Vico's Uncanny Humanism: Reading the New Science Between Modern and Postmodern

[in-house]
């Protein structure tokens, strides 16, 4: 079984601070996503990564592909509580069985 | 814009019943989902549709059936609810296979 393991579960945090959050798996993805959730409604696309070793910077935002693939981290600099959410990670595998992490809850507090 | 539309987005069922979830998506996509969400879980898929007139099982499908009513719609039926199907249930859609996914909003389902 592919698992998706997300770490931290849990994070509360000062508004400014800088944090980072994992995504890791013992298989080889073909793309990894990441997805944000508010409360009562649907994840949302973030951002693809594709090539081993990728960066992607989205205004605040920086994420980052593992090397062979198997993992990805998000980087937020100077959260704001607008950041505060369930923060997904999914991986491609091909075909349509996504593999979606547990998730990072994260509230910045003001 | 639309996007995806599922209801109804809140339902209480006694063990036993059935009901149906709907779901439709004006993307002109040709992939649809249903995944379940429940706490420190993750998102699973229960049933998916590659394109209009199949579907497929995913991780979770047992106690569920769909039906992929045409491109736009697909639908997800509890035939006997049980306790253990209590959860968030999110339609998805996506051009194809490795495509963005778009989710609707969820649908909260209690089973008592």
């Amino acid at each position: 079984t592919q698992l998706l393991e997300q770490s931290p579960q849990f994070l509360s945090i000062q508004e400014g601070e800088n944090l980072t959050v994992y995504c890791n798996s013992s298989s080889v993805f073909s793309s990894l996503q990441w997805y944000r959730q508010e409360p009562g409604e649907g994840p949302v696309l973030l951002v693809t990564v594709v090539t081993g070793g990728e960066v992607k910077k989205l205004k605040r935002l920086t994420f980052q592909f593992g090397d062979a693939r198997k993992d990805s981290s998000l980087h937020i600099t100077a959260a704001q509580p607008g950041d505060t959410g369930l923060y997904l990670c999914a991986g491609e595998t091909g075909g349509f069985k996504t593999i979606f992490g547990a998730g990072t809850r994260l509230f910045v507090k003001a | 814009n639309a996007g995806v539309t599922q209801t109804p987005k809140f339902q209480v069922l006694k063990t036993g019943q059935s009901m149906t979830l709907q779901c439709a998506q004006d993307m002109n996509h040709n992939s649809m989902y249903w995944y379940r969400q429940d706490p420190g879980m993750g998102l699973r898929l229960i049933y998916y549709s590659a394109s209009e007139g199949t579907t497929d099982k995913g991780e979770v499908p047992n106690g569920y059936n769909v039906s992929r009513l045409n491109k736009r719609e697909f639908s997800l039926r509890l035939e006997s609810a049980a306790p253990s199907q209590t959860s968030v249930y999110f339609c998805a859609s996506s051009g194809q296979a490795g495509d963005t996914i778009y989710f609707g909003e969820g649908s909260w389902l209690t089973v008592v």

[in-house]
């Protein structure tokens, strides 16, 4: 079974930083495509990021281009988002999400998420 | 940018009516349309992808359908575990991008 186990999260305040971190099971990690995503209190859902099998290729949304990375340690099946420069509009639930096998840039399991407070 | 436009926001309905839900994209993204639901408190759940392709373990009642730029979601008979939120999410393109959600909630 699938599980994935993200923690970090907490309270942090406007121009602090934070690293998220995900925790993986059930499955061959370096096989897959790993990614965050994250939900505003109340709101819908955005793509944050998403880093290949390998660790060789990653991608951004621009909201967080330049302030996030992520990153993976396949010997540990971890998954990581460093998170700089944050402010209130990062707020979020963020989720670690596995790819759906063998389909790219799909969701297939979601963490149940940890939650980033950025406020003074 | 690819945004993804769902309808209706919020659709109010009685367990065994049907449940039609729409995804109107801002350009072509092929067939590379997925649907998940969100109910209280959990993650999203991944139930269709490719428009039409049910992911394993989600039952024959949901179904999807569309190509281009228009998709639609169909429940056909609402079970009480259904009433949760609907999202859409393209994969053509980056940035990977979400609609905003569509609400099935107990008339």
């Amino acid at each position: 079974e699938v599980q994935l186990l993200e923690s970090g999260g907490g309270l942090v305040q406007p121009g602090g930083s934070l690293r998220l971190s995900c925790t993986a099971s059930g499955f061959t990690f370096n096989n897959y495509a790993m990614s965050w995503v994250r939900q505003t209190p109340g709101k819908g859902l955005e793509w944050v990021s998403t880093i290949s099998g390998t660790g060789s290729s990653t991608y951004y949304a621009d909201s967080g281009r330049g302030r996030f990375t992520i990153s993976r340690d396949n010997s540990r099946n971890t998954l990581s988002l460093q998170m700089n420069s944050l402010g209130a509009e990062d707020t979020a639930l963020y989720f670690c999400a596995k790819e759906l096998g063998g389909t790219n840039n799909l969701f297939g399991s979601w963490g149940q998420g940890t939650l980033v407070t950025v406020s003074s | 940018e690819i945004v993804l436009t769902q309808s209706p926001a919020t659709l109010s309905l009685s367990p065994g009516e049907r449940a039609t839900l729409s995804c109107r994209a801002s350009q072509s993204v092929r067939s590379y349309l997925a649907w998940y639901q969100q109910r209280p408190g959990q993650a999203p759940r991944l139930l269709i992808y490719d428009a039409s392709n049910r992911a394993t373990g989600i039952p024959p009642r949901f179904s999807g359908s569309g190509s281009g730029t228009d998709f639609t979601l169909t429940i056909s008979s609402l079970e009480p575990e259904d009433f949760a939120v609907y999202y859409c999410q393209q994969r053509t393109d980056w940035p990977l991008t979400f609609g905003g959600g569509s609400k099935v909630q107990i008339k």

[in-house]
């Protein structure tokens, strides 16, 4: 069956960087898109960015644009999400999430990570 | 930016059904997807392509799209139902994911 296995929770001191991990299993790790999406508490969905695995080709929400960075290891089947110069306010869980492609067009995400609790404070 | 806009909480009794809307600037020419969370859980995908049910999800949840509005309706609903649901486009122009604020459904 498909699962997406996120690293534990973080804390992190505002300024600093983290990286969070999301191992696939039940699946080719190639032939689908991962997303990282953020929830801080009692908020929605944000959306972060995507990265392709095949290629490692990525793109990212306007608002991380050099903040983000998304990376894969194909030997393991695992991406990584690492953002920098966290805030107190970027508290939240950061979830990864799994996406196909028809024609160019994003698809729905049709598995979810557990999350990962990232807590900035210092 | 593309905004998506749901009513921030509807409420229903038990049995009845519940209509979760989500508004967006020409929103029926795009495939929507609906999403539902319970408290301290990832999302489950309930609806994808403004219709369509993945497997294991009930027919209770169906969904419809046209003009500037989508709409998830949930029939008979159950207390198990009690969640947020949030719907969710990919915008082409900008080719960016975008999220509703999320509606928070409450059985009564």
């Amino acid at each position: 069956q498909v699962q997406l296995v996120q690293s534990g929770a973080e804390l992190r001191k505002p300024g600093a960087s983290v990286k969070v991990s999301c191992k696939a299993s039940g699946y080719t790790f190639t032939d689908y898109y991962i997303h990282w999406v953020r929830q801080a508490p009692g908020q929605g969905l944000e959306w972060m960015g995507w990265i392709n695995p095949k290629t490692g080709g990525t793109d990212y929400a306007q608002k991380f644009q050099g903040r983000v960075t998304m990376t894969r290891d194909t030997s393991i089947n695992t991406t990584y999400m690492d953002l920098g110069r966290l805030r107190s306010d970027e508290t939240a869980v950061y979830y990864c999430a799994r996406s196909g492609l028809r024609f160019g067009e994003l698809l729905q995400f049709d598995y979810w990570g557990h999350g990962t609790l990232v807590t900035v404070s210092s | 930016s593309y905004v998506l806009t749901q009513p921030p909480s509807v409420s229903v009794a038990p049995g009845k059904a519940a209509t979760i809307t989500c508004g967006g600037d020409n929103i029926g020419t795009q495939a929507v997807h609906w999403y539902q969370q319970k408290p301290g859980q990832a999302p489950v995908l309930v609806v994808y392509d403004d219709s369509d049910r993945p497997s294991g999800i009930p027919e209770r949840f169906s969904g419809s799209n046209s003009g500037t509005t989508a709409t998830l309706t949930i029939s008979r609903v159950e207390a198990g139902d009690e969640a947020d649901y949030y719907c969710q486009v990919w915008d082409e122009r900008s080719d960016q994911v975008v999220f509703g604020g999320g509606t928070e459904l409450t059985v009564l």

Sandra Luft, in her ambitious postmodernist reading of Vico's profoundly influential New Science, asserts the "strangeness" of texts that struggle to understand human existence outside the assumptions of traditional humanism. One of her central arguments is that Vico as a thinker moved toward such an alien understanding. Despite his warning against the tyranny of "familiar conceits," his work is commonly read within the traditional philosophic assumptions of the West-assumptions that she shows cannot contain nor explain the work's novelty. The book includes extensive comparisons of Vico with Nietzsche, Heidegger, and Derrida. Luft does not regard Vico as a precursor of the postmodern, which she sees as a recurring perspective in the West, one critical of the assumptions underlying traditional humanist conceptions of human nature and knowledge. Luft finds anachronistic not the question of Vico's affinity to postmodern ideas, but rather his identification with traditional humanism and modernism by modern scholars. Luft's reading brings to the fore radical existential issues in New Science: its concern with origins, with the power of language and social practices, and with its critique of human subjectivity. That perspective makes Vico interesting and important for a wide circle of contemporary readers.